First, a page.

Friendster is considered by many to be the grandfather of the social media boom. Unfortunately, despite the fact Friendster came first it simply couldn’t evolve fast enough to survive and announced this week it will close down next month.
Friendster had opportunities to grow, rebuffing a $30 million buyout offer from Google several years ago, but instead it slowly faded away thanks to newcomers MySpace and Facebook. MySpace itself fell to the ever-changing Facebook, and now Facebook is the last social media network standing.
Friendster will delete more than 10 years worth of data next month as it transitions itself to a gaming site. There is no specific lesson to be learned from the end of Friendster, except maybe, when Google offers you $30 million, you should take the money and run.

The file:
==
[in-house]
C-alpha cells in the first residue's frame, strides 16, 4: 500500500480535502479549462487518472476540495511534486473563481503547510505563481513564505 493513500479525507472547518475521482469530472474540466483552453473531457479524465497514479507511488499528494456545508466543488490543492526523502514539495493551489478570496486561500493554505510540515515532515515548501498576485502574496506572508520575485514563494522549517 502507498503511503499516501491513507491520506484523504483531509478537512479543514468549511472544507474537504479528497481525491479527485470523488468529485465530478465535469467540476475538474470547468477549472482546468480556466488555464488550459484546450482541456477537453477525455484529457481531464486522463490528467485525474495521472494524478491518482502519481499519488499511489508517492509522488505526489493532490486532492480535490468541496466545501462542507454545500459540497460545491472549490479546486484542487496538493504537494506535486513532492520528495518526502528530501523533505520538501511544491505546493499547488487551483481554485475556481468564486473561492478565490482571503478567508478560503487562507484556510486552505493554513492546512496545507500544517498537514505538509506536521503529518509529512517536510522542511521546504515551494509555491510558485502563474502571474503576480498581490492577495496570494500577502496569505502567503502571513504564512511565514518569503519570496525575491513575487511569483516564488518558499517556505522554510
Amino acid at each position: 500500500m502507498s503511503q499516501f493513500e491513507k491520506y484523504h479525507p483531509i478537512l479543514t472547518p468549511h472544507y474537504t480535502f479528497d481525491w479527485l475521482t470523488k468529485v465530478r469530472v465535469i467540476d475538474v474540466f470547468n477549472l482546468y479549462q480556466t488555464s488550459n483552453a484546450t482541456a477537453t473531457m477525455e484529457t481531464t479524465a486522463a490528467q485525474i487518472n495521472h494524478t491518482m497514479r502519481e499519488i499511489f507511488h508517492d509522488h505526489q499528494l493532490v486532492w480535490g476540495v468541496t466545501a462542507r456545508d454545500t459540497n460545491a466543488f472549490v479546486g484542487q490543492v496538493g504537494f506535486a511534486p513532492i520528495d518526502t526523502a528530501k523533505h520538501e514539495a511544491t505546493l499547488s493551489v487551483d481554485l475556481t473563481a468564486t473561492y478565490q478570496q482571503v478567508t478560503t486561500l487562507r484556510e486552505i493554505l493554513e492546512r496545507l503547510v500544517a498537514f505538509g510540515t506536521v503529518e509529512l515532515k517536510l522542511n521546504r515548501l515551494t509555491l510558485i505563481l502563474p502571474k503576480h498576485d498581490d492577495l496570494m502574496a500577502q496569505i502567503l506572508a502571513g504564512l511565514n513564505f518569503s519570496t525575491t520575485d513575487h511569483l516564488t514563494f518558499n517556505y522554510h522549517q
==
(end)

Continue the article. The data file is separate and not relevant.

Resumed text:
Friendster, the first site of its kind, was launched by internet pioneer Jonathan Abrams, who knocked back a $30million cash offer from Google in 2003.
The bid came with the sweetener of a stake in the Google search engine – which would now be worth billions.
But Abrams decided to hold out for a better offer – then watched as his creation was crushed in the stampede for new sites Facebook and MySpace.
Facebook founder Mark Zuckerberg is now worth more than £13.5billion.
Social media analyst and Friendster member Azeem Azhar said: “First isn’t always best.
“Friendster had very early success but before it got a chance to cement itself, other competition came in.
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